Mini-habits are tiny daily routines, rituals, or actions that take just a few minutes to perform, but can compound over time, delivering huge returns in the overall quality of your life. They’re one of the best ways to form major habits, because mini-habits can be built upon—bit by bit—over time.
And if you have a hard time starting things, you’ll find that mini-habits are helpful with getting you to take action towards making progress on your goals…
Mini-habits are all about incremental improvement—opting for the gradual and granular approach to success…
Mini-habits make your ambitions approachable.
For many folks, the idea of taking “massive action” can feel intimidating. (e.g. “How am I supposed to take massive action if I can barely get off the couch?”)
But by nudging yourself forward with tiny actions taken daily, you’ll eventually succeed.
Since the reason you want to form a habit in the first place is to achieve or maintain a given goal, doing something (even if it’s little) is exponentially better than getting overwhelmed at the sheer enormity of your goal and giving up because of it.
Incremental steps will ultimately lead to success. Taking any kind of action is better than taking none.
Mini-habits are called “mini” because they have a low level of commitment:
- Do just one pushup a day.
- Walk just five minutes a day.
- Wake up just 10 minutes earlier.
- Write just one page of your book.
- Create a single slide for your presentation.
Let’s say you want to start a journaling habit. If you think about journaling several pages a day, you can easily become overwhelmed and convince yourself to abandon it all together before you ever get started.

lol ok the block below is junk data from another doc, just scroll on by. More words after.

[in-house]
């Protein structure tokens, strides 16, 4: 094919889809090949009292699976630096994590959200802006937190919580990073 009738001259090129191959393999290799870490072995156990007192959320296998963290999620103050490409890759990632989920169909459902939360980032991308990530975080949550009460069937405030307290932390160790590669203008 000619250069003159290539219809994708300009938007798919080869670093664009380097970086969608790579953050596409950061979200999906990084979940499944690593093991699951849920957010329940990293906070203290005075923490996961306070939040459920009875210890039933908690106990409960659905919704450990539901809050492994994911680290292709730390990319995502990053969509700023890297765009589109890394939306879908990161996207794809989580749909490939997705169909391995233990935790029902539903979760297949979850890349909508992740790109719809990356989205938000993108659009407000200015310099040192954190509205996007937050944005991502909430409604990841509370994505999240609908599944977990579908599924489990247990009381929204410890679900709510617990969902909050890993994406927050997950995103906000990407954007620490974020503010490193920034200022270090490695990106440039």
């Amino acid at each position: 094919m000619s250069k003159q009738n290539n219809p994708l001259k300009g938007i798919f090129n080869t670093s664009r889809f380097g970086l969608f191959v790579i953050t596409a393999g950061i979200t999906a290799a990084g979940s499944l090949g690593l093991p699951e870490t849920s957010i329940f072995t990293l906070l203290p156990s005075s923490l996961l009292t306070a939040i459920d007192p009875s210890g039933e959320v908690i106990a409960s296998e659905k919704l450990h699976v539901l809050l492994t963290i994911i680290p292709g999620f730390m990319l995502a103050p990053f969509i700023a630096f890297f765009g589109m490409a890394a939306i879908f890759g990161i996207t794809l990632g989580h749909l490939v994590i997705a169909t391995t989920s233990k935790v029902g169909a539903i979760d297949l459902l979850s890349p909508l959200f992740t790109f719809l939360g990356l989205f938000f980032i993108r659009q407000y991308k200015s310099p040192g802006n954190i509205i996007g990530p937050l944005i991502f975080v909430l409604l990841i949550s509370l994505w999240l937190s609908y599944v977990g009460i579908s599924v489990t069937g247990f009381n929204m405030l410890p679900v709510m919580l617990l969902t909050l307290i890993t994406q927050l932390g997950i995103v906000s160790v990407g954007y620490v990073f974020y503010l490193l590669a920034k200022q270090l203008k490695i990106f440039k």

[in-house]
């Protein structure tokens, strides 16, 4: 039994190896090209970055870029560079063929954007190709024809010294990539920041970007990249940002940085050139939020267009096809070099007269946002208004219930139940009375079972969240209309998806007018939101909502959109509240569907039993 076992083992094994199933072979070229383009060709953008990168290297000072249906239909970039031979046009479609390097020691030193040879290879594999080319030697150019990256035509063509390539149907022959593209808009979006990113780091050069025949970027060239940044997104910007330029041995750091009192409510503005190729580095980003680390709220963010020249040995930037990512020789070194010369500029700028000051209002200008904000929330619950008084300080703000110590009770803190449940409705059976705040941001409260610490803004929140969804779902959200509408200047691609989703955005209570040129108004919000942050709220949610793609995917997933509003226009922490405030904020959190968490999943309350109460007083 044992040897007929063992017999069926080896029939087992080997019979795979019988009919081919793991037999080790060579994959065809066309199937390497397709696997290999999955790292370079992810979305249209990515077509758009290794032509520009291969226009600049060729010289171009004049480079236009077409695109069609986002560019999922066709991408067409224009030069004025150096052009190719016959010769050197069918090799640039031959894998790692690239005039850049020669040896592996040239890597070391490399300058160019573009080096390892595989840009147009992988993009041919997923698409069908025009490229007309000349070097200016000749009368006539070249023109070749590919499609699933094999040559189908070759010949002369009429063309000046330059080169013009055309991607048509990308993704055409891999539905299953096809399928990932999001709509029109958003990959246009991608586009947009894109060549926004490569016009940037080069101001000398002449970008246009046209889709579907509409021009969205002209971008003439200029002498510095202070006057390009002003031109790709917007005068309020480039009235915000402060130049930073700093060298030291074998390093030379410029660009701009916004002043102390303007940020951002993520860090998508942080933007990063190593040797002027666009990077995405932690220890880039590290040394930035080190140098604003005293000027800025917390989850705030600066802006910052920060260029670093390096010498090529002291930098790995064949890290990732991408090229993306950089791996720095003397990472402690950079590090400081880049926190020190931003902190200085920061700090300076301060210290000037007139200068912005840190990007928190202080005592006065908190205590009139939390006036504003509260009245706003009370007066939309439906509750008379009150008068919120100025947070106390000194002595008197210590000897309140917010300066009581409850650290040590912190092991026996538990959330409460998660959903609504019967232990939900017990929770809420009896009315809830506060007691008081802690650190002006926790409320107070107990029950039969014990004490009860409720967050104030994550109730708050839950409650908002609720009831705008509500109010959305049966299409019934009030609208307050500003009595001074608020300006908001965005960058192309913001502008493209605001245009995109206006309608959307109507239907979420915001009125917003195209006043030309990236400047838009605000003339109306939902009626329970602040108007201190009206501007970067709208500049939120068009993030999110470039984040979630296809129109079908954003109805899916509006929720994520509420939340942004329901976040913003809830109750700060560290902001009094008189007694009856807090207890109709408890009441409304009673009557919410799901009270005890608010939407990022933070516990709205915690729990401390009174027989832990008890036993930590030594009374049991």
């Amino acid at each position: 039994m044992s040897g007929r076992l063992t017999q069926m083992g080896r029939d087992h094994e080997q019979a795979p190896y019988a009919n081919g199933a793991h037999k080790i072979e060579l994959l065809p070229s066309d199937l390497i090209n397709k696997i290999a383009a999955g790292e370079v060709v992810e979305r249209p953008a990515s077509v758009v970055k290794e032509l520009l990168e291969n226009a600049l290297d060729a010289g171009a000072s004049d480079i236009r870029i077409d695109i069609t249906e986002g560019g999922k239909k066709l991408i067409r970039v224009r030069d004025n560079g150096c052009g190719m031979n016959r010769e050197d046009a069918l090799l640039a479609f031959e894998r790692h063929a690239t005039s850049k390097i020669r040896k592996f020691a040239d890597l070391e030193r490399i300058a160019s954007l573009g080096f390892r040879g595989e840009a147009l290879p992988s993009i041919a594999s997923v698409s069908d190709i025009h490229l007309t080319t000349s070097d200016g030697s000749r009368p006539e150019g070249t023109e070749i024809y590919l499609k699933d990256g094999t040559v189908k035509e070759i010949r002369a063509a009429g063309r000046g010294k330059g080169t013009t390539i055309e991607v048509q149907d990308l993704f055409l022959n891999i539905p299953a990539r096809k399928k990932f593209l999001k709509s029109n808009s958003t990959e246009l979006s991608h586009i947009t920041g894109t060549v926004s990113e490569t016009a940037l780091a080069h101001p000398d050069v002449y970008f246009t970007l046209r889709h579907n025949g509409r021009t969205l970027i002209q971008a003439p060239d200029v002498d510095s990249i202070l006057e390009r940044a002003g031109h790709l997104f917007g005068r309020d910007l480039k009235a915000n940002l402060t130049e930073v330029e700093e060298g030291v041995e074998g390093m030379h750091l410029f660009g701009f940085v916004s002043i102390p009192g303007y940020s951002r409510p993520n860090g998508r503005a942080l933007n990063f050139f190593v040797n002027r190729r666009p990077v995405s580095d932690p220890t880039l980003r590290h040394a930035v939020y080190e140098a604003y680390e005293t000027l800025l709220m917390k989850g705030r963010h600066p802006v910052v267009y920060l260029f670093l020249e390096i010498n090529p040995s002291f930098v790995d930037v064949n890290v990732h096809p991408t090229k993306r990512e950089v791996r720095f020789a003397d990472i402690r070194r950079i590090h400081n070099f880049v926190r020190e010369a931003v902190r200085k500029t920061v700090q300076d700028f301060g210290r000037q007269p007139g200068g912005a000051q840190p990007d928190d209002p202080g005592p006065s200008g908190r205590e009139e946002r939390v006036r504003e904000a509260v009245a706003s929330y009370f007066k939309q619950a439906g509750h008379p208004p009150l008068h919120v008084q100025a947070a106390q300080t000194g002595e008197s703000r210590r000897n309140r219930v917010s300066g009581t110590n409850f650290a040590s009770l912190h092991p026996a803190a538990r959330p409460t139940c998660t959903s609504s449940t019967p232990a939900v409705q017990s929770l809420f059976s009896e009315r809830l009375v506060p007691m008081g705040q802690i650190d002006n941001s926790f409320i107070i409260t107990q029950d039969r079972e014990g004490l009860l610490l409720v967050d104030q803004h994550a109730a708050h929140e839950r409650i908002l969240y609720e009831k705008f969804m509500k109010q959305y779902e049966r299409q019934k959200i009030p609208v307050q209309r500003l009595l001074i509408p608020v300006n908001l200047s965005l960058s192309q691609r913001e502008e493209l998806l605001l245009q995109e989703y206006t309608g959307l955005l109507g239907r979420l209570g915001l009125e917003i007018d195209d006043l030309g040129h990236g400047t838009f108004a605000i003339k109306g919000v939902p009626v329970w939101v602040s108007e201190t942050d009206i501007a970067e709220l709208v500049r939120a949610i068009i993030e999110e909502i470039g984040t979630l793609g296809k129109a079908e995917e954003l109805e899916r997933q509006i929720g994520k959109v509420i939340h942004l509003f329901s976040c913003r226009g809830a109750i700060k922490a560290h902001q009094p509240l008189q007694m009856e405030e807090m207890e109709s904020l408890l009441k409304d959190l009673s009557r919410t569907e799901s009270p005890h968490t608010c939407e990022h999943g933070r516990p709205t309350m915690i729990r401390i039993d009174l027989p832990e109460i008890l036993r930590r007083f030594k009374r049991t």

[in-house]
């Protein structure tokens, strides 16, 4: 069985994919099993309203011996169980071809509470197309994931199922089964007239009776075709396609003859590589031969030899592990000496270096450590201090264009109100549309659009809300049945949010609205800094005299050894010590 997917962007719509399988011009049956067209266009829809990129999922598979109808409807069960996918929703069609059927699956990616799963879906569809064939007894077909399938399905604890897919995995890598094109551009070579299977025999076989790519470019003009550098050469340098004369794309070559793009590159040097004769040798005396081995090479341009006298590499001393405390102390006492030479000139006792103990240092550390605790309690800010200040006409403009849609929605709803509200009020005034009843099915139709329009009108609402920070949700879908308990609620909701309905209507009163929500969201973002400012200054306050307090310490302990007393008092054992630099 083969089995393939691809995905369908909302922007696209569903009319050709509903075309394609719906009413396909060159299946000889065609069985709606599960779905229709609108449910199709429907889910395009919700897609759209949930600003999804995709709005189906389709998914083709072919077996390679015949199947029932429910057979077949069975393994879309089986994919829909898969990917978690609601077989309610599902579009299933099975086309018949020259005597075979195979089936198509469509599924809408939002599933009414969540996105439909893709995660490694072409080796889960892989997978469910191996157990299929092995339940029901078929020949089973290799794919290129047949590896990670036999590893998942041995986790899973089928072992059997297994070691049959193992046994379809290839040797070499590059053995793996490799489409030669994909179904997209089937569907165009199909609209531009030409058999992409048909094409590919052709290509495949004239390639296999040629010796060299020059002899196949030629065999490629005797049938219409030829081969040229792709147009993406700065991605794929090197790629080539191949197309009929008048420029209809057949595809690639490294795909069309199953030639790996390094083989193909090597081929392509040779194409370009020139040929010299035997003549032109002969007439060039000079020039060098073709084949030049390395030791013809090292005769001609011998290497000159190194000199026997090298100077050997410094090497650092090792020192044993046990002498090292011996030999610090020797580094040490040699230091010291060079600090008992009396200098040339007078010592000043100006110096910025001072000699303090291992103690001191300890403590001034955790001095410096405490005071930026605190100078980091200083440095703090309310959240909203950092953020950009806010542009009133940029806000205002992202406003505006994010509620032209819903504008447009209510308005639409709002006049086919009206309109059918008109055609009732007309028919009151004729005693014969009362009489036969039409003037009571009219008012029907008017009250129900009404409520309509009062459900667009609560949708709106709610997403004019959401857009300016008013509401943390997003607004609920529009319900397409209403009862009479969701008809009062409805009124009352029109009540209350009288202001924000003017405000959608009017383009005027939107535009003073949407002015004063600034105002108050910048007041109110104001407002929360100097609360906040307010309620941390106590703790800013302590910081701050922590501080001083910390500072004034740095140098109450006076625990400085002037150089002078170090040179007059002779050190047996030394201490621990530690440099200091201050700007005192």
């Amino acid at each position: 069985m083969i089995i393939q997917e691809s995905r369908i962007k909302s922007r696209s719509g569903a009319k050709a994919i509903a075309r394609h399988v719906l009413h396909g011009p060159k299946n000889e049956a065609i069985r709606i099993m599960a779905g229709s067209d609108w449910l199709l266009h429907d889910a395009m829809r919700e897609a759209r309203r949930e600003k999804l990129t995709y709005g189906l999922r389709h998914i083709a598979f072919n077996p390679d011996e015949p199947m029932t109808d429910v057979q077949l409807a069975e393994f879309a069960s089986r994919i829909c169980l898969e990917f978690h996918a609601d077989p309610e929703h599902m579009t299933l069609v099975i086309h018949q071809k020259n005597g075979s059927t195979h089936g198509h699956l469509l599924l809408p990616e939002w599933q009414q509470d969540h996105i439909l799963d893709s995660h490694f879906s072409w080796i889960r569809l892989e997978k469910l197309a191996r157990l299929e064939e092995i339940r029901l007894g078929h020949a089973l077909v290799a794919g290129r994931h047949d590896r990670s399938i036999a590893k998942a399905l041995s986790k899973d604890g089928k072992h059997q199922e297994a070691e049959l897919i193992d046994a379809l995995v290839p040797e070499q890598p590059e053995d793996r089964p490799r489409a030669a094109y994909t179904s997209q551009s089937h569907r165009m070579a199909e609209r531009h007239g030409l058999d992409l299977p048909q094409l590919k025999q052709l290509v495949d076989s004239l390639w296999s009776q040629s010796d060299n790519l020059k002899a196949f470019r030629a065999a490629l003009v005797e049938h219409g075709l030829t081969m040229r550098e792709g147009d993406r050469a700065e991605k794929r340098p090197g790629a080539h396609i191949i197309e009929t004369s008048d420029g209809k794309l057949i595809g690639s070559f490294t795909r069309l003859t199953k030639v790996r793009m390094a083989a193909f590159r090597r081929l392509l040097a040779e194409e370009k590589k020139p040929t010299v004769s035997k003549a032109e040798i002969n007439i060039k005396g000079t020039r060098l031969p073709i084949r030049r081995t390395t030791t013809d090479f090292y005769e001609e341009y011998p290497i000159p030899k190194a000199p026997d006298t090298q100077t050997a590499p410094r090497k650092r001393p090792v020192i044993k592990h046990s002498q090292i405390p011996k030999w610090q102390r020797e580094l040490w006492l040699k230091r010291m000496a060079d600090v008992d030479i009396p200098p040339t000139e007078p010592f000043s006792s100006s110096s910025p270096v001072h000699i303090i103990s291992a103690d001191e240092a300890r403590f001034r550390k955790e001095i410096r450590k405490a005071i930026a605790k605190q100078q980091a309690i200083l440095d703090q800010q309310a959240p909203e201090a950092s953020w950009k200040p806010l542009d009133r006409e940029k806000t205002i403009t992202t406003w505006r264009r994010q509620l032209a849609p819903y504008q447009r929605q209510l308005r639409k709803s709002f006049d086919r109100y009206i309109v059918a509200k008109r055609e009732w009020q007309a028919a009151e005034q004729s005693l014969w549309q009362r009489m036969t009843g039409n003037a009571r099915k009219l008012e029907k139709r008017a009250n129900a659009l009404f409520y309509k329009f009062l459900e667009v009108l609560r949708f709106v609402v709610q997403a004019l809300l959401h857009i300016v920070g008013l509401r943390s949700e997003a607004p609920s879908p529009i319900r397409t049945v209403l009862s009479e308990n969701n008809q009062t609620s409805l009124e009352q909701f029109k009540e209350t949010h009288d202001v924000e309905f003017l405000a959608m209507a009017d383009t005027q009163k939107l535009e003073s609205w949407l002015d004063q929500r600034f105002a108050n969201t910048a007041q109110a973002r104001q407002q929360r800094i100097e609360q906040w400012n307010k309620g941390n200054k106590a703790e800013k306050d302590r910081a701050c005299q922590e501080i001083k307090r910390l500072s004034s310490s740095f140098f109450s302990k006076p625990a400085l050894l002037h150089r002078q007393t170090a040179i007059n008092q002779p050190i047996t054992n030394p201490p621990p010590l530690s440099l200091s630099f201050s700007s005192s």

Or, maybe you get pumped-up and start journaling page after page for the first week or two… But then life gets in the way and you get out of the habit.
But what if you just journaled five sentences a day? That’s manageable, right? Of course!
That’s the power of a mini-habit: the low level of commitment required to execute makes it easy to do over and over again… Until it eventually becomes automatic.
And once it’s automatic, you can decide if you want to maintain this mini-habit or challenge yourself to create a full-on habit out of it (e.g. writing a page a day instead of five sentences a day; waking up 20 minutes earlier instead of 10)
Consistency is key when it comes to forming new habits.
Mini-habits make your ambitions more approachable, which makes it easier to get started and remain consistent.
- Get started by asking yourself this: “What’s a mini-habit I can start right now that’s so small it’s impossible to fail?”
- Choose something so simple you’d feel silly for not doing, something you know you can do every day no matter what (oftentimes, once you start, you’ll find yourself doing more than you intended.)
- Keep in mind, you can build upon your mini-habit and turn it into a major habit if you choose.